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Programming F#

Cover of Programming F# by Chris Smith Published by O'Reilly Media, Inc.
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Using Reflection

So now that you know all about reflection, what do you do with it? In other words, what is metaprogramming?

Next, we will look at two specific applications of .NET reflection: declarative programming and writing plug-in systems.

Declarative Programming

Perhaps the simplest thing to do when using reflection is to create more declarative code. Rather than hardcoding data into properties and methods, you can encode data by using attributes instead. This leads to potentially cleaner and more readable code.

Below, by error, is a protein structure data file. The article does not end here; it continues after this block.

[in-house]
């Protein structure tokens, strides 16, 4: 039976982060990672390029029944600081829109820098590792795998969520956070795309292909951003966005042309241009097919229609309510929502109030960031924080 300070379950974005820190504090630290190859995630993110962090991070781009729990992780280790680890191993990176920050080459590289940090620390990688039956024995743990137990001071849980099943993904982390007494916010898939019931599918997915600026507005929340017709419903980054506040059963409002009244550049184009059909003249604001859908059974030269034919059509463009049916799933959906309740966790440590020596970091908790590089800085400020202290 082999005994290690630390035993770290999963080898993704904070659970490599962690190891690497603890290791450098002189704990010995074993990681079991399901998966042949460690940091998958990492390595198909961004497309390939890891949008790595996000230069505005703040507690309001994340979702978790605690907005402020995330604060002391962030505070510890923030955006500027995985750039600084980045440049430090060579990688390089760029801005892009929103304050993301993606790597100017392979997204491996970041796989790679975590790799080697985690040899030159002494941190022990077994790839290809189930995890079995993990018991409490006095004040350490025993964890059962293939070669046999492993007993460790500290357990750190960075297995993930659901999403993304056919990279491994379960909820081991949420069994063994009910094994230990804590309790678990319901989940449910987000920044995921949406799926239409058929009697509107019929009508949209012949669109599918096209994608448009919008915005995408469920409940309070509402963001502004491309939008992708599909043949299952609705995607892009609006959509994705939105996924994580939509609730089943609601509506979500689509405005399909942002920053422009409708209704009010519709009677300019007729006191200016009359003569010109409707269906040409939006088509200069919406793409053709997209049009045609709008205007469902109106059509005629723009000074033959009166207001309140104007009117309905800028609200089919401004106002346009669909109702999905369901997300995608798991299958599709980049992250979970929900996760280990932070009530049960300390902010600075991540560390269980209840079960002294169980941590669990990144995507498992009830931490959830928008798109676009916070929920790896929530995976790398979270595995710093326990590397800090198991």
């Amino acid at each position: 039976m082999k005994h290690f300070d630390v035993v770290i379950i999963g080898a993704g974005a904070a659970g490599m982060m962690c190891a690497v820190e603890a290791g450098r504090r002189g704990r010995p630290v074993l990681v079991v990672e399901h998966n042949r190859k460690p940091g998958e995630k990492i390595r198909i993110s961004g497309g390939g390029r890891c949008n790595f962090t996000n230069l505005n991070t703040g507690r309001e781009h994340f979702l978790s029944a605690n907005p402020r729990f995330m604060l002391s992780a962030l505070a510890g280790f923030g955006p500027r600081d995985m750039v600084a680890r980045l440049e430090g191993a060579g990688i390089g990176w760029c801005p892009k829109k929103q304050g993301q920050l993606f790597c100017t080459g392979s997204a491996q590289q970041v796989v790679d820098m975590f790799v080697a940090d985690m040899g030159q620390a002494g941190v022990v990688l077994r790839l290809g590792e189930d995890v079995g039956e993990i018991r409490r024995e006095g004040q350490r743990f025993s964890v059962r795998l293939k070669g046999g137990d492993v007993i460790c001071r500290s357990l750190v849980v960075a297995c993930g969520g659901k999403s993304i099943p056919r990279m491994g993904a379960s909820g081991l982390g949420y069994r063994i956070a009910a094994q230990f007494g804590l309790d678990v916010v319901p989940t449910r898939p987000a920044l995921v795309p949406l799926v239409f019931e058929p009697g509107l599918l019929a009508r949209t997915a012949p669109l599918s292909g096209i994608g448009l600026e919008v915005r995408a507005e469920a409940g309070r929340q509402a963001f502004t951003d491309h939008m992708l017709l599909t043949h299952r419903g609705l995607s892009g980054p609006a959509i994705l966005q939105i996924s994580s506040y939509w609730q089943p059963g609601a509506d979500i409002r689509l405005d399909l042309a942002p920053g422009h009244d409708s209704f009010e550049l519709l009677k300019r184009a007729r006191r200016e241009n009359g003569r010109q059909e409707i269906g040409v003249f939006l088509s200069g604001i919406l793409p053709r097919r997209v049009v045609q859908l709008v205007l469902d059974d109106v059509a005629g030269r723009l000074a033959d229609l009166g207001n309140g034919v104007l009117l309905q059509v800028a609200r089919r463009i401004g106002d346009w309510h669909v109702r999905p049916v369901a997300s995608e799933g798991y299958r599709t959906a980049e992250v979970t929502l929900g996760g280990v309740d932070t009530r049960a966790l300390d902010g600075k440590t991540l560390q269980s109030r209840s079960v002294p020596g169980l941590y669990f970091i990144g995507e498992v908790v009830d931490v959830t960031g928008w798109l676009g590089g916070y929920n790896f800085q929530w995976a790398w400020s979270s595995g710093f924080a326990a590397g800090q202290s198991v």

Consider Example 12-8, which defines a function determineBoxToUse to calculate the proper container to ship an item in. Each item that can be shipped inherits from the ShippingItem class and overrides the Weight and Dimension properties, which are used to determine the correct box size.

No reflection or declarative programming is used just yet; we’ll see how we can improve upon this code next.

Example 12-8. Simple shipping software

/// Pounds
[<Measure>]
type lb

[<Measure>]
type inches

type Container =
    | Envelope
    | Box
    | Crate

type Dimensions =
    { Length : float<inches>; Width : float<inches>; Height : float<inches> }

[<AbstractClass>]
type ShippingItem() = abstract Weight : float<lb> abstract Dimension : Dimensions // Piece of paper describing what is in the box type ShippingManifest() = inherit ShippingItem() override this.Weight = 0.01<lb> override this.Dimension = { Length = 11.0<inches> Width = 8.5<inches> Height = 0.01<inches> } // Will it blend? type Blender() = inherit ...

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